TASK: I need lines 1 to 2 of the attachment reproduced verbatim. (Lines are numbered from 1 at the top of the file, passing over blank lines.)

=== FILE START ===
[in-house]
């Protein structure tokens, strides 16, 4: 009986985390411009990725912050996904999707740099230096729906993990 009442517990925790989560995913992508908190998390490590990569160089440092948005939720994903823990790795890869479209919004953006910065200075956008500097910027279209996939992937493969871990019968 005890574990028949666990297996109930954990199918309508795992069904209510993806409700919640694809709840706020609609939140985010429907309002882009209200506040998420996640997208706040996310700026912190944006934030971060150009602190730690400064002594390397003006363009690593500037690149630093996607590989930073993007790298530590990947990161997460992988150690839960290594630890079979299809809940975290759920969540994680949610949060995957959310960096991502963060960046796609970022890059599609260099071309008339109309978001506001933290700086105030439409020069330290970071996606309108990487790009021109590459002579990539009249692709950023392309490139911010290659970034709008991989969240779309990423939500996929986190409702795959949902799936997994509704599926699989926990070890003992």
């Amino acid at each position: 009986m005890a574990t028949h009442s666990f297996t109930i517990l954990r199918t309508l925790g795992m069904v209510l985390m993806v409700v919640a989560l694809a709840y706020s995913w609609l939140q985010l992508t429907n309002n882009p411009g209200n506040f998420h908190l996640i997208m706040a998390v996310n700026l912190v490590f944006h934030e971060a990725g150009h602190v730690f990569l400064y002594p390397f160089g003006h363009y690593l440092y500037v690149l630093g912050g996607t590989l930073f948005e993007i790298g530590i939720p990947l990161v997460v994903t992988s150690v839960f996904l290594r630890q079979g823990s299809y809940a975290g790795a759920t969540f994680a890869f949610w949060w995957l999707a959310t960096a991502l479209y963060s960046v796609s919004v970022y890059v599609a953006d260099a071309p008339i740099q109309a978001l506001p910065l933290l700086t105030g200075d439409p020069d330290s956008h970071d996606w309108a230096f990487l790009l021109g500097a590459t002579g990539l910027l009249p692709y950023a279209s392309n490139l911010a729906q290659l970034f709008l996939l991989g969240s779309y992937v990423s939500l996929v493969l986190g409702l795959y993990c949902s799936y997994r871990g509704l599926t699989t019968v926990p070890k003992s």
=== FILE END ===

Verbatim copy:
[in-house]
């Protein structure tokens, strides 16, 4: 009986985390411009990725912050996904999707740099230096729906993990 009442517990925790989560995913992508908190998390490590990569160089440092948005939720994903823990790795890869479209919004953006910065200075956008500097910027279209996939992937493969871990019968 005890574990028949666990297996109930954990199918309508795992069904209510993806409700919640694809709840706020609609939140985010429907309002882009209200506040998420996640997208706040996310700026912190944006934030971060150009602190730690400064002594390397003006363009690593500037690149630093996607590989930073993007790298530590990947990161997460992988150690839960290594630890079979299809809940975290759920969540994680949610949060995957959310960096991502963060960046796609970022890059599609260099071309008339109309978001506001933290700086105030439409020069330290970071996606309108990487790009021109590459002579990539009249692709950023392309490139911010290659970034709008991989969240779309990423939500996929986190409702795959949902799936997994509704599926699989926990070890003992």